FRANCE - The pension system of the Banque de France (BdeF) has been condemned by the Cour de Comptes, a body which oversees the management of France's public sector organisations.
Without specifying any details, the Cour de Comptes said reform of the pension system of the Banque de France, in line with other public pensions systems, could not be delayed any longer: “The reform should combine a longer period of contribution, which should rise to 40 years, and a lengthening of the reference period to 25 years.”
The Banque de France pension regime falls outside the 2003 public sector pension reform, which increased the period of contribution required from public sector employees in order to earn a full pension.
Employees of the BdeF enjoy a privileged position by comparison with their public sector colleagues, paying lower contributions over a shorter period. BdeF officials also enjoy a system of so-called “bénévolences”, an extra pension payment to which employees are entitled, but to which they make no contributions.
The charge, therefore, falls entirely to the BdeF to finance. Between 1997 and 2002, the amount of complementary pensions paid out by the bank without a contribution from employees rose from e98.3bn to e106.1bn.
Also BdeF employees contribute only for a period of 37.5 years, compared with the reformed public sector regime of 40 years from 2008, rising to 41 years in 2012.
Sauvegarde des Retraites, an organisation lobbying for equality between public and private sector pensions, expects the regime to be transferred to the regular system which pays retirement benefits for most people in France.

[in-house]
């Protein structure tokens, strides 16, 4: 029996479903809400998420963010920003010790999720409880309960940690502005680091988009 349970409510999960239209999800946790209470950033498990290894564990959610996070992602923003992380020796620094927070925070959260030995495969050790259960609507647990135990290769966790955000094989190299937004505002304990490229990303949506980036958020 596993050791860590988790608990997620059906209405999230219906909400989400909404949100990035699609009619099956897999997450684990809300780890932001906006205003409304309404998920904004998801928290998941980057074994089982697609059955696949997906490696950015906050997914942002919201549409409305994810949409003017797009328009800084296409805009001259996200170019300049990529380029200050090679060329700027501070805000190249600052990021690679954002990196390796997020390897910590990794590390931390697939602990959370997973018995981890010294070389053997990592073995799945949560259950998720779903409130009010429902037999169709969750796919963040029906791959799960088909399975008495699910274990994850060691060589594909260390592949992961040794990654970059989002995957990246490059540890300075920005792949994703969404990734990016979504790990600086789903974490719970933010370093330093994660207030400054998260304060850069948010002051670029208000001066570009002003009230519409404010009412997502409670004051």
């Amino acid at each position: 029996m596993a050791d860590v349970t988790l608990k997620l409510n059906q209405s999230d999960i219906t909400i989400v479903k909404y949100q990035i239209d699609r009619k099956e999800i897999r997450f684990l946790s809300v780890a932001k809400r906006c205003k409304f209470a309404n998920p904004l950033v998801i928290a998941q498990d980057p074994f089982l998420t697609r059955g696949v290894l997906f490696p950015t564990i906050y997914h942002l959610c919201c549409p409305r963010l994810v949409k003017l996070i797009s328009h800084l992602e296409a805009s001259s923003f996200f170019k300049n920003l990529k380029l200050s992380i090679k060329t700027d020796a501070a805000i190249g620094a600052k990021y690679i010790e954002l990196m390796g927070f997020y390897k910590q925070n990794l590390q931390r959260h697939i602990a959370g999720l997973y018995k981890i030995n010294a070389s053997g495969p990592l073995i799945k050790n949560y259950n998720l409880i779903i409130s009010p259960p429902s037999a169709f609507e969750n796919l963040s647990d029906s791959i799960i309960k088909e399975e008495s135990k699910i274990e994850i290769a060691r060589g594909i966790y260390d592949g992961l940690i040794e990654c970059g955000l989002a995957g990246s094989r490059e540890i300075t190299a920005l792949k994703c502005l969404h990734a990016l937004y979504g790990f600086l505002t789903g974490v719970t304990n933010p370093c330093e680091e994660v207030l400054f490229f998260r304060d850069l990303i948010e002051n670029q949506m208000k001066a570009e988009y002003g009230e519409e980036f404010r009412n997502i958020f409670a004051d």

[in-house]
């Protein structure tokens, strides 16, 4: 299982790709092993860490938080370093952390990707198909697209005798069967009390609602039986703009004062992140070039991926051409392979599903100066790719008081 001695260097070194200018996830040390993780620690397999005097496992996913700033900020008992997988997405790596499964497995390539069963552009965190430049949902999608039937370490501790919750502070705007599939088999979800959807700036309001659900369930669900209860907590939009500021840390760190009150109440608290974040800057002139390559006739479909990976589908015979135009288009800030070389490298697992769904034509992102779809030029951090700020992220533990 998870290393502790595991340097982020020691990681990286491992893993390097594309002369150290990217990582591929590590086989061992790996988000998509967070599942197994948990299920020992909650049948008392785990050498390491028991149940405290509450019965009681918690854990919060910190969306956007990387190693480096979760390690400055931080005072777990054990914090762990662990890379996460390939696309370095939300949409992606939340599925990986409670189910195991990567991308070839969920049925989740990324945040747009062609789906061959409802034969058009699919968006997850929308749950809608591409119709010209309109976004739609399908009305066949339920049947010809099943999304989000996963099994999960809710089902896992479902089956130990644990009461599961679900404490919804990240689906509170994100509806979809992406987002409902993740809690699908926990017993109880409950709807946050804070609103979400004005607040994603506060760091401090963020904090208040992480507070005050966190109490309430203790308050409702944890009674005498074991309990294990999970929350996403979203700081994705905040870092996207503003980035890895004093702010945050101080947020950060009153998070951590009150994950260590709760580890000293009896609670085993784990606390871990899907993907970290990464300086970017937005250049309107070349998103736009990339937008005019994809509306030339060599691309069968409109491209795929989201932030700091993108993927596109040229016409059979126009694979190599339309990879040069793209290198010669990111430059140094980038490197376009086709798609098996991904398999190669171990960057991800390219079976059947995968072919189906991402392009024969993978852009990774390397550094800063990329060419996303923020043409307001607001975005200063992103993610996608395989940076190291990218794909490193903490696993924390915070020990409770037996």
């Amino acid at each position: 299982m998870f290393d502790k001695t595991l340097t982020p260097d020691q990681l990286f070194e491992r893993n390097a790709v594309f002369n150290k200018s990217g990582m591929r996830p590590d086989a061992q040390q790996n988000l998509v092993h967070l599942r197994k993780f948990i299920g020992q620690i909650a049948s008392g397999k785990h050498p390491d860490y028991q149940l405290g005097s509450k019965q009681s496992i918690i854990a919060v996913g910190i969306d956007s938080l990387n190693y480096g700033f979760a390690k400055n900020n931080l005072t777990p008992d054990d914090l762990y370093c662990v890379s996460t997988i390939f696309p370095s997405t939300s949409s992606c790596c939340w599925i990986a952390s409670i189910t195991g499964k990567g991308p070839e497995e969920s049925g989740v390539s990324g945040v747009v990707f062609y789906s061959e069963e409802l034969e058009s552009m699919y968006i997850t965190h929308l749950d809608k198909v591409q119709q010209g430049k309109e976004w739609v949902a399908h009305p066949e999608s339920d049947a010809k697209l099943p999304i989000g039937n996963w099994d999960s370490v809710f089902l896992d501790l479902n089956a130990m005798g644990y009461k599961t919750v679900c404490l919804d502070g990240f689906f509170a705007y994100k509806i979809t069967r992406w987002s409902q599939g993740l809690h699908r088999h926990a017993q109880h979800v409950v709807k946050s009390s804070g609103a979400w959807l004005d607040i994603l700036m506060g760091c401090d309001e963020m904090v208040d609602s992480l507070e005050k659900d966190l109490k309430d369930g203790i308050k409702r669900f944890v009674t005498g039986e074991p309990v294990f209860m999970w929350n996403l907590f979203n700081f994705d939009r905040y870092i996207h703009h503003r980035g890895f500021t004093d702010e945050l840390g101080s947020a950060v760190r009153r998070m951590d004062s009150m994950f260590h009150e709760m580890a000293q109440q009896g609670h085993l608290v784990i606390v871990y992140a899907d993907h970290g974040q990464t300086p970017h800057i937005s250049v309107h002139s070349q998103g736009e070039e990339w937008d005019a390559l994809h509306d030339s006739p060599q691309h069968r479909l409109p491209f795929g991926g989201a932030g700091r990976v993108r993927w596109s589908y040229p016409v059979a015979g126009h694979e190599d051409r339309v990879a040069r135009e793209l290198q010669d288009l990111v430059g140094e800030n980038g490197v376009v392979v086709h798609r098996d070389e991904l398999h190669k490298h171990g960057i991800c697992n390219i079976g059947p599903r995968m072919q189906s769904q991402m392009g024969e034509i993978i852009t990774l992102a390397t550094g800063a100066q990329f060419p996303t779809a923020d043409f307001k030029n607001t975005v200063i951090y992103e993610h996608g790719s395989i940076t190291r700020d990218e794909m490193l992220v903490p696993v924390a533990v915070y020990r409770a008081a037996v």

But Marie-Laure Dufreche, head of Sauvegarde Retraites, is opposed to this solution because of the cost to taxpayers: “At the moment the pension regime of the Banque de France is paid only by the Banque de France and the government doesn't pay any subsidy for that, which is the difference with other ‘régimes spéciaux’ [for the public sector].
“But it is going to happen because this pension regime costs the Banque de France a lot of money. People working there have a lot of privileges and very soon the Banque will not be able to pay any more.
“Whatever the solution chosen for the Banque de France, the main thing is that new recruits do not enjoy the same advantages as those accorded to existing workers.”
A transfer to the regular system is what happened with the pension regime of Electricité de France (EdF). This left a black hole of deficit to be financed by taxpayers.
“The reserve for EdF was e19bn while the unfunded liabilities amounted to e76bn,” added Dufreche.
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